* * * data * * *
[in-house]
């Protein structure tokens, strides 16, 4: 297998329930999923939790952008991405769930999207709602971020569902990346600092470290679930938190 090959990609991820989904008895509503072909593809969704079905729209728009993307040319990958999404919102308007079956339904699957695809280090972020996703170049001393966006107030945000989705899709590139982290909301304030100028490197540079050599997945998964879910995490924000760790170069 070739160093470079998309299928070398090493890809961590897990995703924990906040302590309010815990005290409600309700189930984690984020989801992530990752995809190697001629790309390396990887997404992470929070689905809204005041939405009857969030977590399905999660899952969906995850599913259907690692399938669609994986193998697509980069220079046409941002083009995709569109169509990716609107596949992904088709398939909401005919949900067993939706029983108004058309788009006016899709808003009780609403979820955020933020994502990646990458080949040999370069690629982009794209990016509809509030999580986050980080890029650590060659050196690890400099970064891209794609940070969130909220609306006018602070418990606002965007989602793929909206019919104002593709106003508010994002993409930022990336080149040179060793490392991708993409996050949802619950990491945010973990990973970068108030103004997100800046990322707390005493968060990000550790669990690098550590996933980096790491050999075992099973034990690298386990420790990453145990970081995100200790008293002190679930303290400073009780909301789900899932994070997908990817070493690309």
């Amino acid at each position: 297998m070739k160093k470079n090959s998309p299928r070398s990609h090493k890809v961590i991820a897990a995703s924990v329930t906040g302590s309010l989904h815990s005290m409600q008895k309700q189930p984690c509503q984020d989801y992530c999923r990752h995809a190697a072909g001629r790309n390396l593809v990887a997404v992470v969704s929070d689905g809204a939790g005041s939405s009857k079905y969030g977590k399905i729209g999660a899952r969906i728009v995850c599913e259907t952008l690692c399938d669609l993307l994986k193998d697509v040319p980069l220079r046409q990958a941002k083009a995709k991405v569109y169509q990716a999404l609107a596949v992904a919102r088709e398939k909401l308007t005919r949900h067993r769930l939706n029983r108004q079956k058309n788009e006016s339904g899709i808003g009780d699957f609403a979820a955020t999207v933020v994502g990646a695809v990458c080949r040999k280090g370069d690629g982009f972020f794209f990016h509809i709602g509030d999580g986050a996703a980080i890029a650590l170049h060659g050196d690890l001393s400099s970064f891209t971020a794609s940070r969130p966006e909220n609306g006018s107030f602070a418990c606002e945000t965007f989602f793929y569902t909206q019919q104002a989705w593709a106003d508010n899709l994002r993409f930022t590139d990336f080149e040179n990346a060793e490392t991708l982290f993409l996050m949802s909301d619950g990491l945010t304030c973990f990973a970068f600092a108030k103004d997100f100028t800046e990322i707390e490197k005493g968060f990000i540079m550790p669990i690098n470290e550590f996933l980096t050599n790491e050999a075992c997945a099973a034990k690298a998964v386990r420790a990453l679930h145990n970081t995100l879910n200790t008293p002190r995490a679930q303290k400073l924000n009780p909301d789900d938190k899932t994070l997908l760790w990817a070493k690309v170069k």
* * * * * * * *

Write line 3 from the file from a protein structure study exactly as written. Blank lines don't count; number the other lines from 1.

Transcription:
């Amino acid at each position: 297998m070739k160093k470079n090959s998309p299928r070398s990609h090493k890809v961590i991820a897990a995703s924990v329930t906040g302590s309010l989904h815990s005290m409600q008895k309700q189930p984690c509503q984020d989801y992530c999923r990752h995809a190697a072909g001629r790309n390396l593809v990887a997404v992470v969704s929070d689905g809204a939790g005041s939405s009857k079905y969030g977590k399905i729209g999660a899952r969906i728009v995850c599913e259907t952008l690692c399938d669609l993307l994986k193998d697509v040319p980069l220079r046409q990958a941002k083009a995709k991405v569109y169509q990716a999404l609107a596949v992904a919102r088709e398939k909401l308007t005919r949900h067993r769930l939706n029983r108004q079956k058309n788009e006016s339904g899709i808003g009780d699957f609403a979820a955020t999207v933020v994502g990646a695809v990458c080949r040999k280090g370069d690629g982009f972020f794209f990016h509809i709602g509030d999580g986050a996703a980080i890029a650590l170049h060659g050196d690890l001393s400099s970064f891209t971020a794609s940070r969130p966006e909220n609306g006018s107030f602070a418990c606002e945000t965007f989602f793929y569902t909206q019919q104002a989705w593709a106003d508010n899709l994002r993409f930022t590139d990336f080149e040179n990346a060793e490392t991708l982290f993409l996050m949802s909301d619950g990491l945010t304030c973990f990973a970068f600092a108030k103004d997100f100028t800046e990322i707390e490197k005493g968060f990000i540079m550790p669990i690098n470290e550590f996933l980096t050599n790491e050999a075992c997945a099973a034990k690298a998964v386990r420790a990453l679930h145990n970081t995100l879910n200790t008293p002190r995490a679930q303290k400073l924000n009780p909301d789900d938190k899932t994070l997908l760790w990817a070493k690309v170069k």